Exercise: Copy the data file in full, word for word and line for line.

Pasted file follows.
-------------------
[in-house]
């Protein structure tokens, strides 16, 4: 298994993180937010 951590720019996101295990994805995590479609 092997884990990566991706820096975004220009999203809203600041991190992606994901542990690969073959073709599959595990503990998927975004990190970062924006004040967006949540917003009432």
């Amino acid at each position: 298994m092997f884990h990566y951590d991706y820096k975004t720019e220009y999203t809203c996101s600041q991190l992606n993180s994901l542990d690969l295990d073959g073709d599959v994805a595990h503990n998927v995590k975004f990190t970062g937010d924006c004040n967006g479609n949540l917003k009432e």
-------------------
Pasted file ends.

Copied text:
[in-house]
């Protein structure tokens, strides 16, 4: 298994993180937010 951590720019996101295990994805995590479609 092997884990990566991706820096975004220009999203809203600041991190992606994901542990690969073959073709599959595990503990998927975004990190970062924006004040967006949540917003009432």
């Amino acid at each position: 298994m092997f884990h990566y951590d991706y820096k975004t720019e220009y999203t809203c996101s600041q991190l992606n993180s994901l542990d690969l295990d073959g073709d599959v994805a595990h503990n998927v995590k975004f990190t970062g937010d924006c004040n967006g479609n949540l917003k009432e």